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I learned a new language today,
       one comprised
             of fragrances:

       each word a combination of
morphemes of scent,

the head note, mid note, and heart note
       forming footholds of syntax.

I tried to recreate you in this language.

I distilled your smile into
       the sweetness of lychee, placed it
       in the head note: always the first part of you
that I notice.

In the mid note I placed
       lemongrass and tobacco,
             warm and spiced, resonant in the air,
       a scent that embraces me, clings to my red dress,
             says in your golden tones:
       I’m here for you.

And into the heart I breathed
those heavier notes:
       the gunsmoke that chases ever after you,
             the silver that burns against your skin,
                   the musk of something wild, untamed.

It’s you, almost—then I realize
       what’s missing:

the word we share
       that fills my lungs,
lingers sweet on my tongue,

       too large
for only one sense.



S. Qiouyi Lu writes, translates, and edits between two coasts of the Pacific. Their fiction and poetry has appeared in Asimov’s, F&SF, and Strange Horizons, and their translations have appeared in Clarkesworld. They edit the flash fiction and poetry magazine Arsenika. You can find out more about S. at their website, s.qiouyi.lu.
Current Issue
30 Jan 2023

In January 2022, the reviews department at Strange Horizons, led at the time by Maureen Kincaid Speller, published our first special issue with a focus on SF criticism. We were incredibly proud of this issue, and heartened by how many people seemed to feel, with us, that criticism of the kind we publish was important; that it was creative, transformative, worthwhile. We’d been editing the reviews section for a few years at this point, and the process of putting together this special, and the reception it got, felt like a kind of renewal—a reminder of why we cared so much.
It is probably impossible to understand how transformative all of this could be unless you have actually been on the receiving end.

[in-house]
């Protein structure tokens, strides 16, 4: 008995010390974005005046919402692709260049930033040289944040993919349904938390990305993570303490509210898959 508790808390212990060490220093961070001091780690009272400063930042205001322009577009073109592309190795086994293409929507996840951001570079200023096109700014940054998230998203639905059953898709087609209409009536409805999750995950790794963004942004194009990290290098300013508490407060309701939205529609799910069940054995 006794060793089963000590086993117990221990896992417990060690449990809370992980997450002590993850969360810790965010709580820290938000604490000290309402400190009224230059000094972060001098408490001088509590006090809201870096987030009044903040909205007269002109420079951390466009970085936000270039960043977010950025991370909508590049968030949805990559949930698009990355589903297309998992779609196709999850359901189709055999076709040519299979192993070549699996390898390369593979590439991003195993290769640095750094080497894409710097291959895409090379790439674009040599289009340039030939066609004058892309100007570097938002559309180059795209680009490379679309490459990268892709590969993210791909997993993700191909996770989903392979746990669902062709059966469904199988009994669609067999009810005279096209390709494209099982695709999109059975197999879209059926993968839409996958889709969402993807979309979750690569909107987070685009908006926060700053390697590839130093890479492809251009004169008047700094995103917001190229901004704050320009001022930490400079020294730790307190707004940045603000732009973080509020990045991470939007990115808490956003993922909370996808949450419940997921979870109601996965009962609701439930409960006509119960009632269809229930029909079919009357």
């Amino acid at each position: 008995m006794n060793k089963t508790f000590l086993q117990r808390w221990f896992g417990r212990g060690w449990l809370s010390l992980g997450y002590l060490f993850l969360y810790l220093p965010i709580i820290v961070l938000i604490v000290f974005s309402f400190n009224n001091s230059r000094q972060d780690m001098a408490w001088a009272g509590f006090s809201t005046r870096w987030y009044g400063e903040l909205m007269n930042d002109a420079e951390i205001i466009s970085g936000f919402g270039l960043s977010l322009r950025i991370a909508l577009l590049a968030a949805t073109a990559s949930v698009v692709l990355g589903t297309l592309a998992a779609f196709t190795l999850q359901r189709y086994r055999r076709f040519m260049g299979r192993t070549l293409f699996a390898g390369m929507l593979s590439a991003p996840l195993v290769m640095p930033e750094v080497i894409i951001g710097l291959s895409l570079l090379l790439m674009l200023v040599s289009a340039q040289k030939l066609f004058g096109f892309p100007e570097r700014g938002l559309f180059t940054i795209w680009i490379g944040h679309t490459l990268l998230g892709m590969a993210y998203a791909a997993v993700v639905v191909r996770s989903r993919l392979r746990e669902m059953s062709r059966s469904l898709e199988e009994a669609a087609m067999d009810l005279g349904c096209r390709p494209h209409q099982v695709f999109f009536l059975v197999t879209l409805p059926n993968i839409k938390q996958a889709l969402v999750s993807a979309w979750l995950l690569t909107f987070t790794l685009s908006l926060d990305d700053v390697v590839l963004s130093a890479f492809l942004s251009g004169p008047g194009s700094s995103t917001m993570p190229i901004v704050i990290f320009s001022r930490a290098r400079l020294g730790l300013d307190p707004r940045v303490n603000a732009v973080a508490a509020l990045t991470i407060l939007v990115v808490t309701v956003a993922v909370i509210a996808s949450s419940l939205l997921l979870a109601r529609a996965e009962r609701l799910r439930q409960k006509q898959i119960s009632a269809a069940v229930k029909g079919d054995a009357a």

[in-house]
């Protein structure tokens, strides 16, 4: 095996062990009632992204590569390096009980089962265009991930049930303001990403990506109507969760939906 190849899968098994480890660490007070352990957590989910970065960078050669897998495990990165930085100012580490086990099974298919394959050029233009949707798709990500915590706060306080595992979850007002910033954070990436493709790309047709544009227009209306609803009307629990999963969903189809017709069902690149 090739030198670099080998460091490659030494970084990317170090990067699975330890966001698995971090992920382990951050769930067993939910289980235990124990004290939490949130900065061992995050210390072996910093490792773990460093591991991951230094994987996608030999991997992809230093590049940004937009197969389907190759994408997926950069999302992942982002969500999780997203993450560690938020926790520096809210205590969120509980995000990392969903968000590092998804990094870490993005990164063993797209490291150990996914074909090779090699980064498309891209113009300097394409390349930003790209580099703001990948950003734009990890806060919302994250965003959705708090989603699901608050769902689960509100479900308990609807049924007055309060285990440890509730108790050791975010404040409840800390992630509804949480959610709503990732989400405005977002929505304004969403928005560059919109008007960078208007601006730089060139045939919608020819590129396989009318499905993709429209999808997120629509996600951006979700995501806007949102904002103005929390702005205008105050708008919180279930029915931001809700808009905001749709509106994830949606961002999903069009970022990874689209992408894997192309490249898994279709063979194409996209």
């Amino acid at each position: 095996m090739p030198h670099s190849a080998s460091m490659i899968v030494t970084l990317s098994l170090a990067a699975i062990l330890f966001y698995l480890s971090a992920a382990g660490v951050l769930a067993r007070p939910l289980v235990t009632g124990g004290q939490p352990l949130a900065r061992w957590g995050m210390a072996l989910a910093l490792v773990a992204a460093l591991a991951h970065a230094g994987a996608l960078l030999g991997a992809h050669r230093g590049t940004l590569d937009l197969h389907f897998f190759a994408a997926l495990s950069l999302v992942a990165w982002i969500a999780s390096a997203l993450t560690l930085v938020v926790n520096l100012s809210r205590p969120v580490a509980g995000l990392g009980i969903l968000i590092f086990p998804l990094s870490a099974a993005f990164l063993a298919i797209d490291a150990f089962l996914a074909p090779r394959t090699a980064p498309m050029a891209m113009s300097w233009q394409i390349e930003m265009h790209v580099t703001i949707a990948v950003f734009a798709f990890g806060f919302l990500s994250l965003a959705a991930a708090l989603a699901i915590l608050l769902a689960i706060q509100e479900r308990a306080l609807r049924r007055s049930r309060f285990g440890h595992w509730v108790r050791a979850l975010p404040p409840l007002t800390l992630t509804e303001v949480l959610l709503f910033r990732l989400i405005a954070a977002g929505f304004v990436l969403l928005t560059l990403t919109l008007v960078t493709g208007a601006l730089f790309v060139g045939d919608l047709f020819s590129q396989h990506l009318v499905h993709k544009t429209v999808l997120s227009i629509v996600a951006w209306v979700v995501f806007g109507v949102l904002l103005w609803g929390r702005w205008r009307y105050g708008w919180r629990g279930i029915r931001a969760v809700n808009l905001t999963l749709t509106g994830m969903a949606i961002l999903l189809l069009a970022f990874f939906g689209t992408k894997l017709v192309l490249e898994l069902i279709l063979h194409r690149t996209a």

Some of our reviewers offer recollections of Maureen Kincaid Speller.
Criticism was equally an extension of Maureen’s generosity. She not only made space for the text, listening and responding to its own otherness, but she also made space for her readers. Each review was an invitation, a gift to inquire further, to think more deeply and more sensitively about what it is we do when we read.
When I first told Maureen Kincaid Speller that A Closed and Common Orbit was among my favourite current works of science fiction she did not agree with me. Five years later, I'm trying to work out how I came to that perspective myself.
Cloud Atlas can be expressed as ABC[P]YZY[P]CBA. The Actual Star , however, would be depicted as A[P]ZA[P]ZA[P]Z (and so on).
In the vast traditions that inspire SF worldbuilding, what will be reclaimed and reinvented, and what will be discarded? How do narratives on the periphery speak to and interact with each other in their local contexts, rather than in opposition to the dominant structures of white Western hegemonic culture? What dynamics and possibilities are revealed in the repositioning of these narratives?
a ghostly airship / sorting and discarding to a pattern that isn’t available to those who are part of it / now attempting to deal with the utterly unknowable
Most likely you’d have questioned the premise, / done it well and kindly then moved on
In this special episode of Critical Friends, the Strange Horizons SFF criticism podcast, reviews editors Aisha Subramanian and Dan Hartland introduce audio from a 2018 recording for Jonah Sutton-Morse’s podcast Cabbages and Kings which included Maureen Kincaid Speller discussing with Aisha and Jonah three books: Everfair by Nisi Shawl, Temporary People by Deepak Unnikrishnan, and The Winged Histories by Sofia Samatar.
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Issue 28 Nov 2022
By: RiverFlow
Translated by: Emily Jin
Issue 21 Nov 2022
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